Social network presence heightens brand awareness while promoting responsible money management
Banks are branching out, virtually, through social networks and online games, American Banker reports.
They are establishing presences on Facebook and Twitter beyond branding and customer service by designing interactive Internet-based financial products. This trend began, American Banker observes, with banks setting up stakes in the online game Second Life, in which users build virtual homes and businesses. Social networks such as Facebook and Twitter are more mainstream and have a wider reach.
Social media still lags far behind traditional media channels as a news source, but as users become more acclimated, they are looking to social media as a resource for financial information and activity. According to a 2011 Millionaire Corner social media and mobile technology study, 20 percent of millionaire investors read or would read corporate blogs from trusted financial advisors, while 12 percent would like a website that provides information on social media outlets, apps and blogs for investment and economic information. Characteristically, younger millionaires age 54 or under show the keenest interest in maximizing use of mobile and online technology.
Eight percent currently say that use of social media to communicate with customers and market products is a factor in choosing a new financial service advisor or provider.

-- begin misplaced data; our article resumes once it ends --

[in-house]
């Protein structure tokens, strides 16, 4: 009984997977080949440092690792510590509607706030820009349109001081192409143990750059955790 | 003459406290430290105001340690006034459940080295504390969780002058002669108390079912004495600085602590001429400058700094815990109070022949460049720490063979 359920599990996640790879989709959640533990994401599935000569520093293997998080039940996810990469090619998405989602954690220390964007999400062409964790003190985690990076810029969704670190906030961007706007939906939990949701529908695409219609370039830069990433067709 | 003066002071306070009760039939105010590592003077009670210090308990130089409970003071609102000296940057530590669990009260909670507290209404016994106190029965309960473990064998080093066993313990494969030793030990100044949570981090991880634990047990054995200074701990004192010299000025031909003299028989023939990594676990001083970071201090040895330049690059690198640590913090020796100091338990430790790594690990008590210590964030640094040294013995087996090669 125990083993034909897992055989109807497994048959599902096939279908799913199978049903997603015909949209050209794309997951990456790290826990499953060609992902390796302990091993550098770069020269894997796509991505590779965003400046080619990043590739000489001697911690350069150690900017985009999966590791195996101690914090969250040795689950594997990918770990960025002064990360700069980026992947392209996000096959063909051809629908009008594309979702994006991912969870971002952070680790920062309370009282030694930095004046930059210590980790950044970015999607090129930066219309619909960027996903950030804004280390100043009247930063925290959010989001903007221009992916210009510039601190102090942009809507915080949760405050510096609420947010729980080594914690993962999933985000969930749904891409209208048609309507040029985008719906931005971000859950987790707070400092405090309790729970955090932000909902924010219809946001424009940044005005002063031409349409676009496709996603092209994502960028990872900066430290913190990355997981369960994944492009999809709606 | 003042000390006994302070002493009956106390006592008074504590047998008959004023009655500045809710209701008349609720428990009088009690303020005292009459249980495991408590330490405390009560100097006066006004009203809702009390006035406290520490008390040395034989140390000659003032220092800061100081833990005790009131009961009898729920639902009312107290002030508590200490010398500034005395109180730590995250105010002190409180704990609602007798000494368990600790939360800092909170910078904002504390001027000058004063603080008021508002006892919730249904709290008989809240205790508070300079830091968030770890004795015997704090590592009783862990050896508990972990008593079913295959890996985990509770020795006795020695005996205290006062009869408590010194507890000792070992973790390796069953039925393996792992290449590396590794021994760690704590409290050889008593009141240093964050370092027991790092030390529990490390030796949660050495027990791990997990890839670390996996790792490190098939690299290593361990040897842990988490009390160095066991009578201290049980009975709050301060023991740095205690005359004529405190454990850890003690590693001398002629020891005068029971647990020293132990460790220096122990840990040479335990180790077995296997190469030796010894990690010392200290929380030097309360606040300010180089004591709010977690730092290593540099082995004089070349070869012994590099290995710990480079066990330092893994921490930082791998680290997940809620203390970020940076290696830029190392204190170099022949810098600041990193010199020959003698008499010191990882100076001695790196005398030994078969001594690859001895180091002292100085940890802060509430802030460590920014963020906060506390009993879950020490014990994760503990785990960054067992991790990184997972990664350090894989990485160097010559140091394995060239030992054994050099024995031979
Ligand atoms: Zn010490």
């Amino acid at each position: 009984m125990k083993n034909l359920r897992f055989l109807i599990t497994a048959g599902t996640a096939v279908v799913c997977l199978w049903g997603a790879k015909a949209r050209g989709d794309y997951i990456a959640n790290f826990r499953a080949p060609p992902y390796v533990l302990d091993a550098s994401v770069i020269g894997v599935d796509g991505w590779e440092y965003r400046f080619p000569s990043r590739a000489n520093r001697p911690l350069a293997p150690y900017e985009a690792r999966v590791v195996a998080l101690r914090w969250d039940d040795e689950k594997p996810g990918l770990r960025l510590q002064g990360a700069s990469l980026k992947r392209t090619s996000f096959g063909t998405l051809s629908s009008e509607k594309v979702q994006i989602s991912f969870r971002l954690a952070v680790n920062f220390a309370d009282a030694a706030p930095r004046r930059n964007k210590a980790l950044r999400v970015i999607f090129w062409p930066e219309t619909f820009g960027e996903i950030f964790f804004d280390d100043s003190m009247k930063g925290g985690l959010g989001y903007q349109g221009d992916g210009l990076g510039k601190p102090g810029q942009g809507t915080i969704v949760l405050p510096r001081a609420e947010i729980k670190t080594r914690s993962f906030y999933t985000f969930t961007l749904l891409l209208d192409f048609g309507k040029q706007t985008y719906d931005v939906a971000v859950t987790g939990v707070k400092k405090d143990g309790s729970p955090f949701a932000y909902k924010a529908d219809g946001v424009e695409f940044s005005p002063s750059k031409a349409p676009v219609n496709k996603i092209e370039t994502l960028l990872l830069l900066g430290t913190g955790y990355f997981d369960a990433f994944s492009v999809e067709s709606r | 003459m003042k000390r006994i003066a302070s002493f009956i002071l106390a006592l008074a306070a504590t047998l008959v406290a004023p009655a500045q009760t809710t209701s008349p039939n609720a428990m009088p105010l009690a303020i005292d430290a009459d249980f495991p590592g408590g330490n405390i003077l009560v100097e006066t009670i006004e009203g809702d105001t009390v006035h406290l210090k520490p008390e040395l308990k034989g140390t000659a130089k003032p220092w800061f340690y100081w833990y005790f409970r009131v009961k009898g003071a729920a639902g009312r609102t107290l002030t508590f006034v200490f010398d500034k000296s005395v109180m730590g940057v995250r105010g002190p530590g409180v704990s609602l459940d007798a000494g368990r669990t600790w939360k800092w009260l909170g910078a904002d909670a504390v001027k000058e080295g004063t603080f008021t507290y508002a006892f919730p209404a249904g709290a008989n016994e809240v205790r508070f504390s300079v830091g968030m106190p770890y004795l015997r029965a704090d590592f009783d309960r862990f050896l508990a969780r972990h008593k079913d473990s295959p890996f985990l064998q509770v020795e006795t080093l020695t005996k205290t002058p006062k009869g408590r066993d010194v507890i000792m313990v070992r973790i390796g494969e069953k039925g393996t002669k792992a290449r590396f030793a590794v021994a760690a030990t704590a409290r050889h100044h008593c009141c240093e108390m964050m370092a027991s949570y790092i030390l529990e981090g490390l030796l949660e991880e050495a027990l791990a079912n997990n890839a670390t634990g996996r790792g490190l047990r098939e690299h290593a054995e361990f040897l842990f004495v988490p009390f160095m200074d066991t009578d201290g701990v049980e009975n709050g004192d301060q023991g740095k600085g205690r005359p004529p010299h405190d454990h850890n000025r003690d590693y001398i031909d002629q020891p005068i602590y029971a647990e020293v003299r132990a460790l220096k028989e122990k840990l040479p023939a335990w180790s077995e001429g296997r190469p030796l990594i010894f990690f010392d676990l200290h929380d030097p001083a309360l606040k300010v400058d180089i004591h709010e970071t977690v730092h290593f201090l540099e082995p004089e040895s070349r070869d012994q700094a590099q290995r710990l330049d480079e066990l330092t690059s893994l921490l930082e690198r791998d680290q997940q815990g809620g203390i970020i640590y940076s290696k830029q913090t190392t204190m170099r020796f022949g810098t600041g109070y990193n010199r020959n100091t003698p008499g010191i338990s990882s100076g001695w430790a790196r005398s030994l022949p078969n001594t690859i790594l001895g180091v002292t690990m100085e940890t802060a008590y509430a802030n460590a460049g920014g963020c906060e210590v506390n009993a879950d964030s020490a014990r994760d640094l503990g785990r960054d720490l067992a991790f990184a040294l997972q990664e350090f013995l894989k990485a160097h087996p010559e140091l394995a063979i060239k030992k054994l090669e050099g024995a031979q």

And banks are looking to cash in on this burgeoning interest. Players of the virtual game Cityville, for example, can build Capital One branches, while its mascots are characters within this and other games, notes the American Banker story.
Banks have established online gaming identities to promote money management (as well as their brand). Wells Fargo’s Stagecoach Island is a virtual interactive world in which players can build their own dream house, earn “shells” (the island currency), shop and even play bingo. Wisconsin-based Altra Federal Credit Union created Mo’doh Island, a banking game to teach teens and young adults about responsible money management decisions regarding such life events as buying a car and home.
Other banks use online games to get ‘em while their young. ING Direct’s Planet Orange, recommended for grades 1-6, unfolds across four virtual continents to teach players about earning, spending, saving and investing. Community Bank, operated by Bank of America, encourages children to save through its Kids Save website, also known as Sir Save-A-lot’s Kingdom, in which players complete chores to earn money and build their own village.